DNA and RNA: Operations for Life
By Sean Oh
Of course, we cannot live without blood, our organs, and bones. If we didn’t have these systems, we wouldn’t live the same way as we do today. We also are unique, which raises a question: What is making these unique things happen? Is it our blood? Is it the organs, where the most notable functions are made? Or is there a different thing in this weird process?
DNA is what makes us so unique. It contains every single piece that makes you you. It also has information where it can make RNA’s inside cells, which will be discussed later. DNA also has the ability to mutate, and rebuild, which means to break, and find a different part to replace it, which is also the reason why your personality changes when you are a teenager, adult, and an old person whose life has almost come to an end.
RNA is DNA’s assistant, which makes things happen, like make a scab, or destroy viruses, and even heal other damaged cells. Of course, neither can gain total control over the other, because they both need each other to do their job. RNA makes everything the body controls, from something that grabs protein and amino acids, to a powerful virus RNA destroyer.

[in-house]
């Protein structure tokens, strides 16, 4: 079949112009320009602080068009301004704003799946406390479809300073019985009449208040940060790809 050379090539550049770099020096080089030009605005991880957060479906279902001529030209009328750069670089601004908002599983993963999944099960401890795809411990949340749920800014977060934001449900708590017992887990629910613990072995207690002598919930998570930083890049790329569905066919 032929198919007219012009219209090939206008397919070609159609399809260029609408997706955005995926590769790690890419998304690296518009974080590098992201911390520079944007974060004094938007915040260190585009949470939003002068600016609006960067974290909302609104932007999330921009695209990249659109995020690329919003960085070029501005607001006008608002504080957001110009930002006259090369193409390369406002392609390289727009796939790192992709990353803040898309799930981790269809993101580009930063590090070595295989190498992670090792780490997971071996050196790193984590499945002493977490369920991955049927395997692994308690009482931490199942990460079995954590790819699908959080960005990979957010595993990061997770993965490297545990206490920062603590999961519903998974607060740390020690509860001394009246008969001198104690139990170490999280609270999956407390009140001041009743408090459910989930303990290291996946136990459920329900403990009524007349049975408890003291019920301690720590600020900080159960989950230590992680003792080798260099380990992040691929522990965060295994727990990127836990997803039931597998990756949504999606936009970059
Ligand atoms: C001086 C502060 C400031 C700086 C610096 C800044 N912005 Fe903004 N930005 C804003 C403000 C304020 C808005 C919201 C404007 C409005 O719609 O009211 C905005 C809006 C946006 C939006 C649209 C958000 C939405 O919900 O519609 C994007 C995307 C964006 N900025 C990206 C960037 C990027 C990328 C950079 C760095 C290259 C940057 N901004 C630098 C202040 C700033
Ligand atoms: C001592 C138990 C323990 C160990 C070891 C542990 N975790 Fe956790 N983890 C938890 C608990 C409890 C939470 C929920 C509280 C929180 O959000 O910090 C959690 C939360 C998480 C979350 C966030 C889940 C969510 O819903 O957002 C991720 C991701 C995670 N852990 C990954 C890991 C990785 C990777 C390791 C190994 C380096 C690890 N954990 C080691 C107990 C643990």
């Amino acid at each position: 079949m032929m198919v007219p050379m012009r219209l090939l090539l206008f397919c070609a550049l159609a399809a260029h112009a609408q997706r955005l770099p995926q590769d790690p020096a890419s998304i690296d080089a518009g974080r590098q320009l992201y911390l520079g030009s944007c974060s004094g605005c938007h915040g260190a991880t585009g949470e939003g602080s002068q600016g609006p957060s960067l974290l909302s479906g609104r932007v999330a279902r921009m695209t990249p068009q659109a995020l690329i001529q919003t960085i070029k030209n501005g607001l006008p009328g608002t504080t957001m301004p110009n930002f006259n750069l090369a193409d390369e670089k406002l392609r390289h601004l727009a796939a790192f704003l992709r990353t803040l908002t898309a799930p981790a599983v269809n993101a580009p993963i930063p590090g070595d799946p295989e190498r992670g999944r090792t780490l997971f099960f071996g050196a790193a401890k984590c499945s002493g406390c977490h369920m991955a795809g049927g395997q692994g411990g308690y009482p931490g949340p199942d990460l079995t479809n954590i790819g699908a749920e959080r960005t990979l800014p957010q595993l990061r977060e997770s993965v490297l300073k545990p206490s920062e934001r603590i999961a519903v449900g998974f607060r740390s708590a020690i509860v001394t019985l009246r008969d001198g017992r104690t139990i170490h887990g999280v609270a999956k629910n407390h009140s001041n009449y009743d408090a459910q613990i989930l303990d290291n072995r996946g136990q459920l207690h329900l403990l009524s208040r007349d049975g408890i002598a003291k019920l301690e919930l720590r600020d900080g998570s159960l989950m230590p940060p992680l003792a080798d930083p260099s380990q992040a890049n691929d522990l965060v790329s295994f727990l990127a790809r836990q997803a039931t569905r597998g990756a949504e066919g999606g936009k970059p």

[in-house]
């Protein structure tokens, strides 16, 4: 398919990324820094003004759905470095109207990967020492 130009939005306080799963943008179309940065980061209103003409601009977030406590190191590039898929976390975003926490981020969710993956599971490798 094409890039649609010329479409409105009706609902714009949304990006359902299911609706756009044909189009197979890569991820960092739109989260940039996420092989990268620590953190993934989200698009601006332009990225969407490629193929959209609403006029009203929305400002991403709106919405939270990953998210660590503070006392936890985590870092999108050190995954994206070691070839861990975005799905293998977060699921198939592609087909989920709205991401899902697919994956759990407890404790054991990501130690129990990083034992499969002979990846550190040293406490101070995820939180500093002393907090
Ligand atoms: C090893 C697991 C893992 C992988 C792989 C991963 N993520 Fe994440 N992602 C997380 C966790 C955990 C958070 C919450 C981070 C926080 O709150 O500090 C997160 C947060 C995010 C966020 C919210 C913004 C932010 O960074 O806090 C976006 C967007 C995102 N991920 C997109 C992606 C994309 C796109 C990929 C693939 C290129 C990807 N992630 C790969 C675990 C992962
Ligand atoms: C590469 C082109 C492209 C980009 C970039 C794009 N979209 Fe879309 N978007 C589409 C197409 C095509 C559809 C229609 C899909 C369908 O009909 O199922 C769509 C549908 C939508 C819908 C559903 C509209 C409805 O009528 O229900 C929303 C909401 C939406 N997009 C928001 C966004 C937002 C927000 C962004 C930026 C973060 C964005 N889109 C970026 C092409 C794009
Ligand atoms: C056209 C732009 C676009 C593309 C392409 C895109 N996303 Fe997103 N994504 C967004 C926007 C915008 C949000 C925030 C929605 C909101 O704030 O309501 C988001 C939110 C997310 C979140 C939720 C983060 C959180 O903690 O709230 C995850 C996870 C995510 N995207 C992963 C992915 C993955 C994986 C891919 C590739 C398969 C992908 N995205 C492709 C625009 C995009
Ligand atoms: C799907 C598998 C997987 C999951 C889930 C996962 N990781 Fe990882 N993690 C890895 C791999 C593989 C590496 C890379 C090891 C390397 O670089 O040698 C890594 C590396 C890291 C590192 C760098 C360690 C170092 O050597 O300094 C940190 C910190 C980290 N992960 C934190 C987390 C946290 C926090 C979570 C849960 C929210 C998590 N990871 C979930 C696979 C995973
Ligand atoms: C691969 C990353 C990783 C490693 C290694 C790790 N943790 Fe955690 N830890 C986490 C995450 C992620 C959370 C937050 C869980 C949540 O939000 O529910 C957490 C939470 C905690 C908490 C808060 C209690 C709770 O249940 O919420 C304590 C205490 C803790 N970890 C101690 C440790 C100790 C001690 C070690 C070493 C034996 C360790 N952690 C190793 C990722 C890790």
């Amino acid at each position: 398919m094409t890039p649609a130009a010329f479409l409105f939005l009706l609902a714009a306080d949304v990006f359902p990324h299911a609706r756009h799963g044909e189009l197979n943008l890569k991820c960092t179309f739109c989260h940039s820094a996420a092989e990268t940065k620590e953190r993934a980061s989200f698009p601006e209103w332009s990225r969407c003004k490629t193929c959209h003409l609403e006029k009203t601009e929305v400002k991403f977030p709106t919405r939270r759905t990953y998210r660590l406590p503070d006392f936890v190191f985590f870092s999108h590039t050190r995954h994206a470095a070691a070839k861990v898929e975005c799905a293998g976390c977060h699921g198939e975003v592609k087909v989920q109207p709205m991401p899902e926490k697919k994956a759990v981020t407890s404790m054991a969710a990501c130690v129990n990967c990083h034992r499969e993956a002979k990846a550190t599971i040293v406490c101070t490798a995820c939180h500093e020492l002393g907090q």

These two systems work together to do literally everything the body functions, from doing a math fact, to building a big system to stop cancer, SARS, and any big disease that can kill you. Both can be very useful for every single one of us, as one day there might be no Ebola, MERS, SARS, or cancer.
As RNA and DNA tear out the 21st century, it starts to be more important in our lives today. It could be a very key factor for even longer lives, for people’s average lifespan goes skyrocketing up to space. I think the future is bright for the dynamic duo.